“We live in a time of transition to a more digital world, where automation, sensors and artificial intelligence are transforming industry and society,” said Antonis Mavropoulos, president of ISWA. “E-waste is the most emblematic byproduct of this transition and finding the proper solutions for e-waste management is a measure of our ability to utilize technological advances to stimulate a sustainable future and to make the circular economy a reality. We need to be able to measure and collect data and statistics on e-waste, locally and globally, in a uniform way. This report represents a significant effort in the right direction and ISWA will continue to support it as a very important step towards the global response required.”
Earlier this year, ITU, UNU and ISWA teamed up to launch the Global Partnership for E-Waste Statistics. Its objective is to help countries produce e-waste statistics and to build a global e-waste database to track developments over time.
The partnership further aims to map recycling opportunities from e-waste, pollutants and e-waste related health effects, along with building national and regional capacities to help countries produce reliable and comparable e-waste statistics that can identify best practices of global e-waste management. The work will ultimately contribute to the achievement of Sustainable Development Goals 11.6 and 12.5 by monitoring relevant waste streams and tracking the ITU Connect 2020 target 3.2 on e-waste.
Meanwhile, Amsterdam-based design studio Formafantasma has created a series of office furniture made from discarded electronics as part of an installation for Australia’s National Gallery of Victoria to raise awareness around the impacts of e-waste and to present potential solutions. Dubbed Ore Streams, the installation also features documentary videos and photographs exploring the theme.
“Beyond systemic improvements, design can be used to seduce and elicit a less conscious attitudinal shift for the better. The collection of objects created for Ore Streams act as a Trojan horse, using form and color to initiate a deeper exploration of ‘above ground mining’ and the complex role design plays in transforming natural resources into desirable products,” Formafantasma said in a release.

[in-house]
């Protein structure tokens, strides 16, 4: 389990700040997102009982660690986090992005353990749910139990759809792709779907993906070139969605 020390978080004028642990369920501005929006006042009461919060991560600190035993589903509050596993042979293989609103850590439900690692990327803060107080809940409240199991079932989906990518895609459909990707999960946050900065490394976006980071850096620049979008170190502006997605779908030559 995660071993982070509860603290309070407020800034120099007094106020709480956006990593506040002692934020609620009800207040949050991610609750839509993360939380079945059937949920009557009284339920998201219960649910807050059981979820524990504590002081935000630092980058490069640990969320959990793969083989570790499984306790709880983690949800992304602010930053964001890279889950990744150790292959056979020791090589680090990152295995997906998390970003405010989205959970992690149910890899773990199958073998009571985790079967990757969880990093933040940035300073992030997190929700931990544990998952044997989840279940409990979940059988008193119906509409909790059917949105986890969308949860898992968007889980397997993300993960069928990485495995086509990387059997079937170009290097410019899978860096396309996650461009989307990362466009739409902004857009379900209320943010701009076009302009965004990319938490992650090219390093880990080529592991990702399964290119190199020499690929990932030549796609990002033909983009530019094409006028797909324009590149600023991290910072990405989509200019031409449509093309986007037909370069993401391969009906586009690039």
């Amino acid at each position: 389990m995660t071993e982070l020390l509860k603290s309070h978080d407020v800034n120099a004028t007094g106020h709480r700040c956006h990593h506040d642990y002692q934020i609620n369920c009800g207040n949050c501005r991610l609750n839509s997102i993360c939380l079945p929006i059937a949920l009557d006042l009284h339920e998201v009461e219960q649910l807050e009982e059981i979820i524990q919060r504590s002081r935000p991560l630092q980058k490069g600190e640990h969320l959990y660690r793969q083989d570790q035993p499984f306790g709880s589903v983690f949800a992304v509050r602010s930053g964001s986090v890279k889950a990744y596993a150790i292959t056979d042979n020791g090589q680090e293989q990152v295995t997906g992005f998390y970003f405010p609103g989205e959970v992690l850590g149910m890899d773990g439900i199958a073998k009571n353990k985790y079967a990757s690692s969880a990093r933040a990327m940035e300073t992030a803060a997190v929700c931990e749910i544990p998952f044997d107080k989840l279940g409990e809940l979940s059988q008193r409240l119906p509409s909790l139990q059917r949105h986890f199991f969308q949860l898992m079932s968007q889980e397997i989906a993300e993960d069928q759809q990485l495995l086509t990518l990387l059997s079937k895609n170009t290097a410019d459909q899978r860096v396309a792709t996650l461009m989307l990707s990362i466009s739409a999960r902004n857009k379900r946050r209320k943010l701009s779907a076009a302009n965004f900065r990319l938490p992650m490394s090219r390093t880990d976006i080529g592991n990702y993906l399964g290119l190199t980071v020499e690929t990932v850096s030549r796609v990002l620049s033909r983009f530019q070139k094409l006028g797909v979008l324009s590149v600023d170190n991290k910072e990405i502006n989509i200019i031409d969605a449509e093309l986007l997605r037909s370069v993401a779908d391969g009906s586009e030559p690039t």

The studio used a variety of components ranging from smartphone bodies to microwave shells to create the aforementioned suite of office furnishings, which includes a cubicle, table and lounge chair. While the project highlights the potential of post-consumer electronic products, it also sheds light on the barriers to circularity presented by current design approaches. For example, the different components used to fabricate each of the pieces are indistinguishable, speaking to the difficulty of separating materials during the recycling process as a result of glues and hazardous materials.
“By revealing the invisibility of material origins within contemporary products, Formafantasma reveal how designers, who define what materials will become, can fail to consider or to communicate the sources or potential afterlife of the products they create,” the National Gallery Victoria explains on its website.
This sentiment is one that has been championed by Fairphone, a manufacturer of ethically produced and modular electronics, and is slowly beginning to catch on within the electronics industry. In June 2017, Greenpeace released a new IT product guide ranking tech giants according to iFixit’s repairability score; and earlier this year Apple and Dell announced commitments to improving product recyclability and increasing the amount of recycled components in their products.